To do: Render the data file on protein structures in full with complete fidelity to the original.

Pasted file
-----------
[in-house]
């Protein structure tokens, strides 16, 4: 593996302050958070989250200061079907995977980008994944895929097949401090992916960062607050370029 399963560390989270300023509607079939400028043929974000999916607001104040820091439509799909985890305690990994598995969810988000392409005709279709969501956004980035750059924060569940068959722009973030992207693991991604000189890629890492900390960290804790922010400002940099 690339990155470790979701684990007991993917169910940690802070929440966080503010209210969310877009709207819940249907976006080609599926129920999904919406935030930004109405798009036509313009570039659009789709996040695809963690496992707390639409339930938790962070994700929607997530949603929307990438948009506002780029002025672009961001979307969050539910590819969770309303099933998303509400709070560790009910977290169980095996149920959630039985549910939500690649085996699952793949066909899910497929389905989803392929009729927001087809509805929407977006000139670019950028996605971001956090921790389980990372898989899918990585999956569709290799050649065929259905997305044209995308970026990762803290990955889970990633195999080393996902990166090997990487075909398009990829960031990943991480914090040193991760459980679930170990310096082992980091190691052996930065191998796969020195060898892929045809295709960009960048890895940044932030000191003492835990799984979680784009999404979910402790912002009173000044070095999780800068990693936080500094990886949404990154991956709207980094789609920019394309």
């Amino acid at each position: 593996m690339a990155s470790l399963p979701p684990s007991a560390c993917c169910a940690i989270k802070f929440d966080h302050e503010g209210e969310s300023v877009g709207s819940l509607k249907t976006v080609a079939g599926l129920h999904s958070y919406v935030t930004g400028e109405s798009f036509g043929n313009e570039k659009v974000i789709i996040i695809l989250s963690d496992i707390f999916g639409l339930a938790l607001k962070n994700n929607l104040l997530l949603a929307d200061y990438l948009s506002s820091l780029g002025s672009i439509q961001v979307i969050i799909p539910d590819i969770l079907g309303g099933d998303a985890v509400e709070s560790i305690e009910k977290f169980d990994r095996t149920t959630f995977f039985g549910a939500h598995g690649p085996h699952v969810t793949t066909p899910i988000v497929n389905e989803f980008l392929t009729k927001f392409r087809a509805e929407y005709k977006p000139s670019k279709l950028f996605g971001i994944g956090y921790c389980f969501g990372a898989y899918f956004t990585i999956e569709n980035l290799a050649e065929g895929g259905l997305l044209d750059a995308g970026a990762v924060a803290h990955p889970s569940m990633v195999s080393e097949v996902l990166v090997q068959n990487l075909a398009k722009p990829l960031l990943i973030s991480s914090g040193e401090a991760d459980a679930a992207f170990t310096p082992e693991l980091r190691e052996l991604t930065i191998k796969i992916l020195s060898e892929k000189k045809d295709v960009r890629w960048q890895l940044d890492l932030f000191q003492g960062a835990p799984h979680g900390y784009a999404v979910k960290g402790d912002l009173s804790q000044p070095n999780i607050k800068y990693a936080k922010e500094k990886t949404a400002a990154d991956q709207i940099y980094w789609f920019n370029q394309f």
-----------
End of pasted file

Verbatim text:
[in-house]
């Protein structure tokens, strides 16, 4: 593996302050958070989250200061079907995977980008994944895929097949401090992916960062607050370029 399963560390989270300023509607079939400028043929974000999916607001104040820091439509799909985890305690990994598995969810988000392409005709279709969501956004980035750059924060569940068959722009973030992207693991991604000189890629890492900390960290804790922010400002940099 690339990155470790979701684990007991993917169910940690802070929440966080503010209210969310877009709207819940249907976006080609599926129920999904919406935030930004109405798009036509313009570039659009789709996040695809963690496992707390639409339930938790962070994700929607997530949603929307990438948009506002780029002025672009961001979307969050539910590819969770309303099933998303509400709070560790009910977290169980095996149920959630039985549910939500690649085996699952793949066909899910497929389905989803392929009729927001087809509805929407977006000139670019950028996605971001956090921790389980990372898989899918990585999956569709290799050649065929259905997305044209995308970026990762803290990955889970990633195999080393996902990166090997990487075909398009990829960031990943991480914090040193991760459980679930170990310096082992980091190691052996930065191998796969020195060898892929045809295709960009960048890895940044932030000191003492835990799984979680784009999404979910402790912002009173000044070095999780800068990693936080500094990886949404990154991956709207980094789609920019394309």
């Amino acid at each position: 593996m690339a990155s470790l399963p979701p684990s007991a560390c993917c169910a940690i989270k802070f929440d966080h302050e503010g209210e969310s300023v877009g709207s819940l509607k249907t976006v080609a079939g599926l129920h999904s958070y919406v935030t930004g400028e109405s798009f036509g043929n313009e570039k659009v974000i789709i996040i695809l989250s963690d496992i707390f999916g639409l339930a938790l607001k962070n994700n929607l104040l997530l949603a929307d200061y990438l948009s506002s820091l780029g002025s672009i439509q961001v979307i969050i799909p539910d590819i969770l079907g309303g099933d998303a985890v509400e709070s560790i305690e009910k977290f169980d990994r095996t149920t959630f995977f039985g549910a939500h598995g690649p085996h699952v969810t793949t066909p899910i988000v497929n389905e989803f980008l392929t009729k927001f392409r087809a509805e929407y005709k977006p000139s670019k279709l950028f996605g971001i994944g956090y921790c389980f969501g990372a898989y899918f956004t990585i999956e569709n980035l290799a050649e065929g895929g259905l997305l044209d750059a995308g970026a990762v924060a803290h990955p889970s569940m990633v195999s080393e097949v996902l990166v090997q068959n990487l075909a398009k722009p990829l960031l990943i973030s991480s914090g040193e401090a991760d459980a679930a992207f170990t310096p082992e693991l980091r190691e052996l991604t930065i191998k796969i992916l020195s060898e892929k000189k045809d295709v960009r890629w960048q890895l940044d890492l932030f000191q003492g960062a835990p799984h979680g900390y784009a999404v979910k960290g402790d912002l009173s804790q000044p070095n999780i607050k800068y990693a936080k922010e500094k990886t949404a400002a990154d991956q709207i940099y980094w789609f920019n370029q394309f």